Chinese Checkers Of The Web
China has banned all popular apps and social media sites. But its ¬people are given local
equivalents that are popular as well as thriving.
Around late September last year, the Chinese government blocked WhatsApp messenger from
being used in the country’s mainland. This was the last big social media app to be banned by
the regime in Beijing. It marked another administrative crackdown on global social media
besides internet -based services and apps to suppress free opinion in cyberspace. The action
was also because of a strict internet censorship that China follows.
WhatsApp follows an end -to-end encryption system where it is difficult for anyone to tap into
the messages or data that run through the app. That made it impossible for the Chinese
government to tap into the data. Thus the administration has also clamped down on all apps
and services that store data outside of the country and supports data that is stored only
within it s boundaries. China wants to monitor all internet trac and has access to all
internet -based data owing in the country.
For the Chinese, WhatsApp was the last popular app to be banned. Before this, the country
had blocked several apps and services that are popularly used worldwide. Facebook, which is
the social media website that owns WhatsApp, was banned in China in mid -2009. Other
popular internet services banned in China include social media sites like Twitter, image –
sharing app Instagram, Pinterest, Tumblr, Snapchat, Picasa, WordPress, Blogspot, Blogger,
Flickr, SoundCloud, Google Hangouts and Hootsuite
Even Google Play is banned, incapacitating Android users in China from downloading any app
from Google Play Store. Other social media apps like Telegram, Periscope and Line are also
not available in the country. What’s more, under the country’s strict internet censorship
policy, even Google search is blocked in China, apart from video -sharing apps like YouTube
and Vimeo. Also banned are Gmail and other Google services like Google Maps and Chrome. A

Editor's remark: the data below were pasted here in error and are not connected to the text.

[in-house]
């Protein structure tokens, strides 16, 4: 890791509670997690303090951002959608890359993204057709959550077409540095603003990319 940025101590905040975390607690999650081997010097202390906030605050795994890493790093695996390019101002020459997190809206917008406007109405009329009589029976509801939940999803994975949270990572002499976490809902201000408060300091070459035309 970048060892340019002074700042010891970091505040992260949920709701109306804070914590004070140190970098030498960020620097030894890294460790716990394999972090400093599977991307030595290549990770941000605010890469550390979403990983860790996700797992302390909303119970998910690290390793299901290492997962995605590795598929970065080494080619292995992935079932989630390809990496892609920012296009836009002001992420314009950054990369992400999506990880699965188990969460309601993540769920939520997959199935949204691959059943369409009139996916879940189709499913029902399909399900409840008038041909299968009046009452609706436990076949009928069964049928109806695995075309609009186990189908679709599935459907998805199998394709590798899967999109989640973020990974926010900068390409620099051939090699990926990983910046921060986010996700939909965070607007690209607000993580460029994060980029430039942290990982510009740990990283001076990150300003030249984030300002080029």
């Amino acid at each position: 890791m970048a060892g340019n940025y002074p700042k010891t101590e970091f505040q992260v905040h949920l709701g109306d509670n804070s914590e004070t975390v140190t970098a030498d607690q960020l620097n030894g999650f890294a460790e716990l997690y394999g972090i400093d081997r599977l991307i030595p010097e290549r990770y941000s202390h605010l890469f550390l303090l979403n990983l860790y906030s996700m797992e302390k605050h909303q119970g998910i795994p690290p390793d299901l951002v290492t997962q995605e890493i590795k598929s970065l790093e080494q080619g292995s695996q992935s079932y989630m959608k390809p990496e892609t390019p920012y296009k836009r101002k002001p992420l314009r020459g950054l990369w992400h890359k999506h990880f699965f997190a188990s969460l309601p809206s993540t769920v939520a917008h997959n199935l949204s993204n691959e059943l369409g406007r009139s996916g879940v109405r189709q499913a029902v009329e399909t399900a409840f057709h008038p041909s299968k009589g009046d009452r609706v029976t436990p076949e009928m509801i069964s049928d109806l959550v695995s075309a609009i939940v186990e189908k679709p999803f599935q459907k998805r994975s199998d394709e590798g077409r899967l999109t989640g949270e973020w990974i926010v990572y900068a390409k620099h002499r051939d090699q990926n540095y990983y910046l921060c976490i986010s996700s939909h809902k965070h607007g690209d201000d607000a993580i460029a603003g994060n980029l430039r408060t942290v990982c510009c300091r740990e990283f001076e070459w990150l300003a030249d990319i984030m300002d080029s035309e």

few people manage to use some of these websites and apps through virtual private networks
(VPNs), but the Chinese government has now brought in laws to restrict VPNs.
Yet there is one thing particularly interesting: the ban on these popular websites and apps has
allowed Chinese websites and apps to thrive in the country. Local people widely use them.
Interestingly, every global app or service has a popular Chinese equivalent. China has
successfully developed i ts own ecosystem featuring websites, social networks and apps that
are counterparts of popular global web services. The country has its own alternatives to
Google, Facebook, Twitter, YouTube and e -commerce websites. China’s Twitter equivalent is
an app cal led Weibo, it has Baidu that is the equivalent to Google search, We chat, which is a
messenger service, and Youku, which is a video -hosting service much like YouTube.
China has an extremely popular social networking website called Renren that is the its version
of Facebook, while there is Alibaba and Taobao that make up for Amazon. While Google Mail
is banned in China, the country has QQ Mail as its most popular email service. “China has
taken this approach for a lot of their businesses. It’s a walled garden approach,” says K.K.
Mookhey, founder and CEO at Global Cyber Security Service Provider, Network Intelligence.
“They will use local companies to service the Chinese customers. Now they are also going
international. From a business perspective, they have done extremely well. Alibaba, Tencent
and Uber competitor DD have been super successful because of the numbers and because of
keeping international competition out of the market.”
Obviously, China has reasons to have a parallel universe on the internet. “The government
rationale behind this is safeguarding the political aairs and prevent illegal content,” says
Zakir Hussain, director, BD Soft, country partner of cyber security company Bitdefender.
“Privacy is maintained and the country isn’t dependent on other sites. Rather, it encourages
local social media platforms to grow and indirectly help the country’s economy.
Undoubtedly, this model has worked very positively for China, making it world’s safest cyber
China, being the world’s most populous country, has, needless to say, the numbers to support